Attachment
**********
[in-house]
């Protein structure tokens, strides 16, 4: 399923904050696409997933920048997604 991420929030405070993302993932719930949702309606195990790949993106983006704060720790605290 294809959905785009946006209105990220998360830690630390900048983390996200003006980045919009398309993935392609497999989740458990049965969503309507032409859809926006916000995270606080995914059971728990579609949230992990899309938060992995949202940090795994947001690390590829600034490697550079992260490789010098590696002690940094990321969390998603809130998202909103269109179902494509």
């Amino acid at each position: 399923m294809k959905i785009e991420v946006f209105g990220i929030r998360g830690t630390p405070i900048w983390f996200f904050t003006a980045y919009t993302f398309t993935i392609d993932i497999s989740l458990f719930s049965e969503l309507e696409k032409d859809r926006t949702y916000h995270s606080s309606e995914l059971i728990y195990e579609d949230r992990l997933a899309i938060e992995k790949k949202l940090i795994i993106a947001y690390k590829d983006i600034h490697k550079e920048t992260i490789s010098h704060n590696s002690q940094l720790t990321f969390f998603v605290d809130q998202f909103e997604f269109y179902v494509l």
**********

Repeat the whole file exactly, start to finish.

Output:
[in-house]
């Protein structure tokens, strides 16, 4: 399923904050696409997933920048997604 991420929030405070993302993932719930949702309606195990790949993106983006704060720790605290 294809959905785009946006209105990220998360830690630390900048983390996200003006980045919009398309993935392609497999989740458990049965969503309507032409859809926006916000995270606080995914059971728990579609949230992990899309938060992995949202940090795994947001690390590829600034490697550079992260490789010098590696002690940094990321969390998603809130998202909103269109179902494509």
């Amino acid at each position: 399923m294809k959905i785009e991420v946006f209105g990220i929030r998360g830690t630390p405070i900048w983390f996200f904050t003006a980045y919009t993302f398309t993935i392609d993932i497999s989740l458990f719930s049965e969503l309507e696409k032409d859809r926006t949702y916000h995270s606080s309606e995914l059971i728990y195990e579609d949230r992990l997933a899309i938060e992995k790949k949202l940090i795994i993106a947001y690390k590829d983006i600034h490697k550079e920048t992260i490789s010098h704060n590696s002690q940094l720790t990321f969390f998603v605290d809130q998202f909103e997604f269109y179902v494509l």